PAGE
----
T'wolves rout Lakers, tie series with 89-71 win

Technicals mar 4th period

Cassell leaves with injury

May 24, 2004|By Sam Smith | Sam Smith,CHICAGO TRIBUNE

MINNEAPOLIS - Remember when everyone was celebrating the greatness of the Los Angeles Lakers? Yes, that was Saturday.

They weren't yesterday as the Minnesota Timberwolves dominated them in an 89-71 victory that evened the NBA's Western Conference finals at 1-1 and equaled the Lakers' franchise low for scoring in a playoff game. Game 3 is tomorrow night in Los Angeles.

"All we've done now is make it a series," Minnesota coach Flip Saunders said.

And it looks like it may become serious. The teams combined for seven fourth-quarter technical fouls, including Karl Malone being ejected for a flagrant elbowing foul late in the game with the Lakers trailing by 18.

"It's only the beginning," Saunders said. "When you play a team two times in three days, you start not liking one another."

Sore losers, the lovable Lakers?

"Blame it on the rain," said Lakers center Shaquille O'Neal, noting the gray ugliness.

And then there was the all-day rain outside.

"I won't be looking to go 4-for-10 when I get home," promised O'Neal, who had a passive 14 points (he was outscored at halftime by Ervin Johnson, 5-4.) "Guys are a little upset, and I know how we're going to react."

Perhaps by caring a little more. The Timberwolves, even with injured point guard Sam Cassell (Dunbar) playing just 43 seconds to start the game, outplayed the Lakers with defensive pressure and Kevin Garnett's 24 points and 11 rebounds.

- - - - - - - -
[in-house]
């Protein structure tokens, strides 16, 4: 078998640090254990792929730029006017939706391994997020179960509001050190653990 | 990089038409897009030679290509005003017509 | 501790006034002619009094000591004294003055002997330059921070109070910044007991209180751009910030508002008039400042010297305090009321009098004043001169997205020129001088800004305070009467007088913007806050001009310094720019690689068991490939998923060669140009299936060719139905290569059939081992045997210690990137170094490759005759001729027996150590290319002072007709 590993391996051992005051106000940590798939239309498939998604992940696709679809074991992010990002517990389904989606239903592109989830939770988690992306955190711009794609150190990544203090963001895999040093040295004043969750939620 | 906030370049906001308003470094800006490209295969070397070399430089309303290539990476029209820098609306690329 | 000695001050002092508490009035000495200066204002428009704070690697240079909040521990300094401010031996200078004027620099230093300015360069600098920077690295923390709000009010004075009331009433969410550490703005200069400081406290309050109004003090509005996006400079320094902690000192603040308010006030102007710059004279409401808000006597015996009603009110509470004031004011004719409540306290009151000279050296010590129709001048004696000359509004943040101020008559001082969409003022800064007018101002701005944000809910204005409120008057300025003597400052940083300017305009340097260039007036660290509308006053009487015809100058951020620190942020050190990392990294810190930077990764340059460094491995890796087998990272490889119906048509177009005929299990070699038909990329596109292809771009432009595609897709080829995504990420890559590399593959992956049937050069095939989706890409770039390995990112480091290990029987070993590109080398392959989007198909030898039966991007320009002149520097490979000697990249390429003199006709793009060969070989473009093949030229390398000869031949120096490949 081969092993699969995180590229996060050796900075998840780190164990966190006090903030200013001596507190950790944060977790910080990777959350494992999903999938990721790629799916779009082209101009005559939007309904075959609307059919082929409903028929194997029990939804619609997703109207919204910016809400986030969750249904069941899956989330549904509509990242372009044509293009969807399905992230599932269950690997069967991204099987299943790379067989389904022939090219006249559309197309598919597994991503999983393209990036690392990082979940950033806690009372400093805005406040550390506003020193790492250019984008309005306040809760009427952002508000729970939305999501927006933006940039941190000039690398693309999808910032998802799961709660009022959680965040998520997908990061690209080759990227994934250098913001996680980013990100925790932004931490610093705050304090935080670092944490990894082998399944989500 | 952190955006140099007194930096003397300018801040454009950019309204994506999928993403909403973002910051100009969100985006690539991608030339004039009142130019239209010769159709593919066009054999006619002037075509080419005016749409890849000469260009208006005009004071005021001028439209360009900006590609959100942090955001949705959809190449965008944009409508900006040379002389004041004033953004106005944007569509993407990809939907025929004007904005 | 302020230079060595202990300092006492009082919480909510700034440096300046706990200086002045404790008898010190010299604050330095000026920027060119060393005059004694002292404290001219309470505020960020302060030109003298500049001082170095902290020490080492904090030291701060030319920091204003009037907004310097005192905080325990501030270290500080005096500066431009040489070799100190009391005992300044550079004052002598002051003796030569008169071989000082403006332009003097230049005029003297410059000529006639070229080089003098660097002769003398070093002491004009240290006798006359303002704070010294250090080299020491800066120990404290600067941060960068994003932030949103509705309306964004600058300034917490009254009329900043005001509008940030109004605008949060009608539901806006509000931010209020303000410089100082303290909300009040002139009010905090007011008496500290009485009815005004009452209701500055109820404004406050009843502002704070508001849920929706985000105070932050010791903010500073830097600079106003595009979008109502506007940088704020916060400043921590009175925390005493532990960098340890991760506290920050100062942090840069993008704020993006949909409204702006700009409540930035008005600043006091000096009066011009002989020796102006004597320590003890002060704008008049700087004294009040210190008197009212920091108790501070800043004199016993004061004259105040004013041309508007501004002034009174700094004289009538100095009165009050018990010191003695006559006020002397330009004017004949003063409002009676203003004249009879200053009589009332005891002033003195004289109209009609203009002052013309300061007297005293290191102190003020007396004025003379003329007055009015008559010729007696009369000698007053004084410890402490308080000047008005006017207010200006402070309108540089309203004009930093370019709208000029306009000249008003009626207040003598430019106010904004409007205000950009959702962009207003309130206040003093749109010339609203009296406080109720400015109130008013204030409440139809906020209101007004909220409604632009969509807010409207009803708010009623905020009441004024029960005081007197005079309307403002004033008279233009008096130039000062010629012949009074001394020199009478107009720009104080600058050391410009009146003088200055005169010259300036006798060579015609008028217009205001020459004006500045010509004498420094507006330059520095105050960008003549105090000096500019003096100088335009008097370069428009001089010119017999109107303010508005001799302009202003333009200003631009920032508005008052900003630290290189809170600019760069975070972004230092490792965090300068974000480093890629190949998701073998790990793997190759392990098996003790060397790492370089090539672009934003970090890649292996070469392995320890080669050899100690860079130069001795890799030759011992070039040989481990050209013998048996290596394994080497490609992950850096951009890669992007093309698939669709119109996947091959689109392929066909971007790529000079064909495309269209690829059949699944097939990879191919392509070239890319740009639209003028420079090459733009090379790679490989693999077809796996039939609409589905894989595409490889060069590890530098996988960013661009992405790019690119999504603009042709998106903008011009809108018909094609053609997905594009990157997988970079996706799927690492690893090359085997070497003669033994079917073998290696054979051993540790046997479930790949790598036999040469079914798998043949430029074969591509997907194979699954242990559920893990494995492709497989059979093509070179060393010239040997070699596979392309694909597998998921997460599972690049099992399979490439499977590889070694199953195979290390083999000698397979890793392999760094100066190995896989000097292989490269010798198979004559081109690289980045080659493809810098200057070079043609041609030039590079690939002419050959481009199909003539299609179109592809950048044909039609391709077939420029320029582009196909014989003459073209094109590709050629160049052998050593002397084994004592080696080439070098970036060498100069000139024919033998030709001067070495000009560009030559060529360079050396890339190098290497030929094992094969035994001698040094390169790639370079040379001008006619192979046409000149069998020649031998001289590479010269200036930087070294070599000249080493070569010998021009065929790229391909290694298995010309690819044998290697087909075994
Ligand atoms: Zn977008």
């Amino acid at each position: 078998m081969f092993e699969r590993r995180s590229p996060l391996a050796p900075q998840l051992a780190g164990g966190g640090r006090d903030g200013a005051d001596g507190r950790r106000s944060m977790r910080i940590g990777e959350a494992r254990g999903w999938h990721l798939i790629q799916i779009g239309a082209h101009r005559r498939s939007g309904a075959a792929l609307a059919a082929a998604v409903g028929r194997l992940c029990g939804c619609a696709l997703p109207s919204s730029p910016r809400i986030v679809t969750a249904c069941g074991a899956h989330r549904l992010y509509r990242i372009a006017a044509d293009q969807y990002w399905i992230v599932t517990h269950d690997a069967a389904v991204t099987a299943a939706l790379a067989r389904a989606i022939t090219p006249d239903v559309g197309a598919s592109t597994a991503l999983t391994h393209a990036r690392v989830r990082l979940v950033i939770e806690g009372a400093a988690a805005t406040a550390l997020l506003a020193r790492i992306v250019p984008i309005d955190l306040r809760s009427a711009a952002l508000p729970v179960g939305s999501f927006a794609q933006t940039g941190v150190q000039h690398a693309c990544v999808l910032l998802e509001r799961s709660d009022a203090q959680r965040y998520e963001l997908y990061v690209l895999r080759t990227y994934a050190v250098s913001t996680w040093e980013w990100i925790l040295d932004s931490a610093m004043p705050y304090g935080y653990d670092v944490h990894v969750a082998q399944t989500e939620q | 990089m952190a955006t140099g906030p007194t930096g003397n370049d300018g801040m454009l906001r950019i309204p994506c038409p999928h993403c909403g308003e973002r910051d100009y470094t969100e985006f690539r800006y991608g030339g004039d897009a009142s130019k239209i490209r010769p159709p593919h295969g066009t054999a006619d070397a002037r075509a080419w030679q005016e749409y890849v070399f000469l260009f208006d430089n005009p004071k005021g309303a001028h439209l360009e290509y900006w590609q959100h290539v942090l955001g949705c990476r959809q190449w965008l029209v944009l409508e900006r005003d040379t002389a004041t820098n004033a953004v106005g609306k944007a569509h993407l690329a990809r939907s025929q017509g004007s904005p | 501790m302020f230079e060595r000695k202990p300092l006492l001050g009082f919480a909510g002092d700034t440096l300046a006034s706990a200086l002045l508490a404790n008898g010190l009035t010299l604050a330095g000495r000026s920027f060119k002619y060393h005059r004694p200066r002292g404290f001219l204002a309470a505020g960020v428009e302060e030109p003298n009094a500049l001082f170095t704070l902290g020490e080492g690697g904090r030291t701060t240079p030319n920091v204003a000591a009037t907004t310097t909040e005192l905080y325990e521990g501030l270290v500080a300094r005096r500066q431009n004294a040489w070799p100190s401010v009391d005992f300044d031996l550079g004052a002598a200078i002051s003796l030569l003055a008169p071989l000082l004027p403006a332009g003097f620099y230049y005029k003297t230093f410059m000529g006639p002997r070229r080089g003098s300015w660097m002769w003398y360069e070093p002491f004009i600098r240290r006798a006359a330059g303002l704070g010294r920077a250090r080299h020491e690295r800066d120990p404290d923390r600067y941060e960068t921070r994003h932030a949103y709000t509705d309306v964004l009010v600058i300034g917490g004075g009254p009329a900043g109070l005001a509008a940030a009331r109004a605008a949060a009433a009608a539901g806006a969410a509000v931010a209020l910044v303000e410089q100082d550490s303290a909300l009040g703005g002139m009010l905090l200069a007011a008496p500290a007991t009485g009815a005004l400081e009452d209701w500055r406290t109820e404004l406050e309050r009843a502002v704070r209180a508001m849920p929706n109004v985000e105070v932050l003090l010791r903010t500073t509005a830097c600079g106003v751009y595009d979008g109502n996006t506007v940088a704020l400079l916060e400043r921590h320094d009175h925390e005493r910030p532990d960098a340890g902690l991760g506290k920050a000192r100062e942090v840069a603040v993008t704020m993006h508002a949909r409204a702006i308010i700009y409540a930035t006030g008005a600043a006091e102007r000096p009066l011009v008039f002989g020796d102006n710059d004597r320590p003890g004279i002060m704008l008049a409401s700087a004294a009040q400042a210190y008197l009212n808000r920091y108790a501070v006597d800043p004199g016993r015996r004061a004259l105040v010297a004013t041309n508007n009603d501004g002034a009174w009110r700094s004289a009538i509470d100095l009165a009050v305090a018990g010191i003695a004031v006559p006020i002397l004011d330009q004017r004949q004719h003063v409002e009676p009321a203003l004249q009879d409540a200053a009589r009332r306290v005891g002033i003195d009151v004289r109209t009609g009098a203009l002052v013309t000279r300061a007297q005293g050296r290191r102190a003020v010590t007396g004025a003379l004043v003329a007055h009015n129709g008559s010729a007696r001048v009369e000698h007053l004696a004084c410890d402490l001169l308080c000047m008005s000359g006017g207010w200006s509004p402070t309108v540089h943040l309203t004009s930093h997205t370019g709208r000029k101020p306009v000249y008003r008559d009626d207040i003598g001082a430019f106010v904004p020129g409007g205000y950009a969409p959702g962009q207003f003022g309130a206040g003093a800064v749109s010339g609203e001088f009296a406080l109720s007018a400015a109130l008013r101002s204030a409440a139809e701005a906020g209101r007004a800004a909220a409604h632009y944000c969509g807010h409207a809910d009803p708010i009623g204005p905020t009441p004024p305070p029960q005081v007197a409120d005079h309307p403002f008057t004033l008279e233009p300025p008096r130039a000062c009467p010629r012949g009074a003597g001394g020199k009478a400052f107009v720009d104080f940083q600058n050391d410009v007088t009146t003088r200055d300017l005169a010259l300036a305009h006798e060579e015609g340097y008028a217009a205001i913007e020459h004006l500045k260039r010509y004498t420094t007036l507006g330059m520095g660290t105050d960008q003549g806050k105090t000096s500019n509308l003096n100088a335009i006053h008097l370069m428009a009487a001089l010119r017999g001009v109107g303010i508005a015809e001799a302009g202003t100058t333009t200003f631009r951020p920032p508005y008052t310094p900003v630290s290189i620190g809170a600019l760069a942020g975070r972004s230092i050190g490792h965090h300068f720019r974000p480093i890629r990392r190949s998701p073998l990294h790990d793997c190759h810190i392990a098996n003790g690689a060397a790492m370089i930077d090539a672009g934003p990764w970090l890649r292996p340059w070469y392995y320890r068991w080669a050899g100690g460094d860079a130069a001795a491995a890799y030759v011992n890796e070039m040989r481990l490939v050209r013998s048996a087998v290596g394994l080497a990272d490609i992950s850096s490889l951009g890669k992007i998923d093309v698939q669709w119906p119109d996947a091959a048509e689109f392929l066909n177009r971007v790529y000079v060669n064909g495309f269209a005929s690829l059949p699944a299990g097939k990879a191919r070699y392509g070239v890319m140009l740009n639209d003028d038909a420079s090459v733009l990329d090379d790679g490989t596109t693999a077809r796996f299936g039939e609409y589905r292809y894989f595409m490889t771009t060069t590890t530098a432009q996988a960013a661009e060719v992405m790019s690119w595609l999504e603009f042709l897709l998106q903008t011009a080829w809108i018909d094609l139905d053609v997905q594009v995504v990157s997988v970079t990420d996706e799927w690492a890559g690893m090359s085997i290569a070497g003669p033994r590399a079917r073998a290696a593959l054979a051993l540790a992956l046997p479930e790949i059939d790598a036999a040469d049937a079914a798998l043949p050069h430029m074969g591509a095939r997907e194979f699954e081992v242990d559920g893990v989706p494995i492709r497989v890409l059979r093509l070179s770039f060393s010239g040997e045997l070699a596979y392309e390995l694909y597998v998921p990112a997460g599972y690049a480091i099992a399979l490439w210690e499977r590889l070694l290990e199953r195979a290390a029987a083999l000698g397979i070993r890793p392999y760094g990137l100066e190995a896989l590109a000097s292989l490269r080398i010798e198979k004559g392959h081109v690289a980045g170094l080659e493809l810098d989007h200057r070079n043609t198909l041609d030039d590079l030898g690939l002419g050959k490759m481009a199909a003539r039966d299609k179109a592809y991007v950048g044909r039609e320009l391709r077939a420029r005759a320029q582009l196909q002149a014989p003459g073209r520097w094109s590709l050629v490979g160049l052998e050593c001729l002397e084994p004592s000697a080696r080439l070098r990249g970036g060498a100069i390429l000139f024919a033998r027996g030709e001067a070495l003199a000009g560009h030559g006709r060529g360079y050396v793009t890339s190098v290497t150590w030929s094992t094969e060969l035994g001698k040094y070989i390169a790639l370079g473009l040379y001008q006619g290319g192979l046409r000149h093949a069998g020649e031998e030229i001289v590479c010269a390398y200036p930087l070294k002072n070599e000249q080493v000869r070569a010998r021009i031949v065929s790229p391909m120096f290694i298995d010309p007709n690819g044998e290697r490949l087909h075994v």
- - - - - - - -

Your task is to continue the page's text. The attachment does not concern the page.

"We weren't desperate," agreed Kobe Bryant, who led the Lakers with 27 points. "We'll have to live with the split."

It still leaves the Lakers with the edge. It seems unlikely Malone will be suspended for his misdirected elbow. The question is whether the Lakers can correct the angle of their shots, which included 35.7 percent on field goals and 51.7 percent on free throws.

"We had to find a way to play harder than L.A.," Saunders said.

The Timberwolves did, posting more assists, steals, blocks, offensive rebounds and fouls, everything but technical fouls.

"Maybe I was a little testy," Malone said. "We should be bigger boys than that."

The Timberwolves even had some inspiration from Cassell, doing his Willis Reed best as he hobbled downcourt and bear-hugged Gary Payton the first time Payton flew by him. Saunders yanked Cassell immediately, and reserve Darrick Martin wound up scoring 15 points.

"They got a spark from the momentum of Sam coming out and trying to play hurt," Bryant said.

The Timberwolves pushed aggressively on the perimeter to deny the Lakers' easy entry passes to O'Neal and set punishing back picks.

"They beat us to the punch," Lakers coach Phil Jackson noted in what could become a theme for Game 3. "They came out swinging and got us on the ropes with their aggressiveness. I don't think we expected them to come out with as much bravado. They were setting some back picks and knocking down guys. We got tired of that stuff."

Not enough to change the outcome.

Malone picked up a quick third foul early in the second quarter. It enabled Garnett to play off the Lakers' substitutes and frustrate O'Neal.

"Shaq didn't look like he was doing too much," Garnett said. "We were doing a good job of running guys at him."

It was never much of a contest as the Timberwolves jumped ahead 32-24 after one quarter and led by 14 at halftime.

How bad was it for the Lakers? In the end it was Latrell Sprewell counseling them to remain calm.

"The thing you have to do," Sprewell said, "is keep your composure and not get caught up in it too much."

Now that really hurt.

The Chicago Tribune is a Tribune Publishing newspaper.

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